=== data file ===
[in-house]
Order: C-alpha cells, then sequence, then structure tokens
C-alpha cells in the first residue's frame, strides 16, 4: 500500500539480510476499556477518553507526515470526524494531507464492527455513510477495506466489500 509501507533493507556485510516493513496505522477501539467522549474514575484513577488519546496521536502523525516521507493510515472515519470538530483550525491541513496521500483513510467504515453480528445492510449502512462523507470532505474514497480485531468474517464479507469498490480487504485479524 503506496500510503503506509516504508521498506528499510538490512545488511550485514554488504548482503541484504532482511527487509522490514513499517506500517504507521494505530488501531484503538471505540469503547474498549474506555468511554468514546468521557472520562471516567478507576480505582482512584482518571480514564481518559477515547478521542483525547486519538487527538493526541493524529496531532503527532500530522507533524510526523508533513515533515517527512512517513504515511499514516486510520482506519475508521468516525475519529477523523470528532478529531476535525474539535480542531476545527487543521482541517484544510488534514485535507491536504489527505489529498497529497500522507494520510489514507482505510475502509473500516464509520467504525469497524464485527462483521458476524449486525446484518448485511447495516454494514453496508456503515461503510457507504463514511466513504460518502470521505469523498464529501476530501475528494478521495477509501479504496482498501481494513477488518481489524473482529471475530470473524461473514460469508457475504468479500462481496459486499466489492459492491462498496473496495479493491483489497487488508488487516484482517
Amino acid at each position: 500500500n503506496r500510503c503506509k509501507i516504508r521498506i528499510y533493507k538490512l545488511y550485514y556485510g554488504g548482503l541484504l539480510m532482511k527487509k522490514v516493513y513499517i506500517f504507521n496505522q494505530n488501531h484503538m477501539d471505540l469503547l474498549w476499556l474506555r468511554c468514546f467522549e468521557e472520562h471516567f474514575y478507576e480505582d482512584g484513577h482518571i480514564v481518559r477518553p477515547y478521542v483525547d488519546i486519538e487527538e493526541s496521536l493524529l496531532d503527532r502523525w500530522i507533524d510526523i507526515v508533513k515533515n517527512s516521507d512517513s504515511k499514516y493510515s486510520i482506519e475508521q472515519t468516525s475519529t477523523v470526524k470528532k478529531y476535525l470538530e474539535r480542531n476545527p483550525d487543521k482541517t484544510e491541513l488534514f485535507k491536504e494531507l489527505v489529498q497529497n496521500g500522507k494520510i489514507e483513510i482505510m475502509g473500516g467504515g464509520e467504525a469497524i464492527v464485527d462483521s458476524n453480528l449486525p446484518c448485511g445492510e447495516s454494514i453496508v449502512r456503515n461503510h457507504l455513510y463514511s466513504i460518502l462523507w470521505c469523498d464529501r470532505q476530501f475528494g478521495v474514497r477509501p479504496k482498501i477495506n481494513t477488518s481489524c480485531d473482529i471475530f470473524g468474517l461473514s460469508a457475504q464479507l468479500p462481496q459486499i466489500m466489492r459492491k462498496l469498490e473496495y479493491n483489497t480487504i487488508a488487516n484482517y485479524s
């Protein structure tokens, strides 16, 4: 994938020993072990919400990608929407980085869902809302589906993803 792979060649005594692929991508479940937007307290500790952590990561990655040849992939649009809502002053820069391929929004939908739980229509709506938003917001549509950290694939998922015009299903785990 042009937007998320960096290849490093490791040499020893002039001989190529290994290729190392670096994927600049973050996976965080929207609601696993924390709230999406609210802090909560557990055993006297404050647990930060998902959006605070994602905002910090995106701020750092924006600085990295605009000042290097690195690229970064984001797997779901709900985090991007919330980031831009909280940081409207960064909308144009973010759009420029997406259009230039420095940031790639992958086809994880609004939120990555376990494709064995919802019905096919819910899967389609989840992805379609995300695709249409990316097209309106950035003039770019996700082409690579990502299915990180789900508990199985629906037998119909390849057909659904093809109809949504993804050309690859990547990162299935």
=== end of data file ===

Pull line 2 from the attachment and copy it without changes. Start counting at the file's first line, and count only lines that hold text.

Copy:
Order: C-alpha cells, then sequence, then structure tokens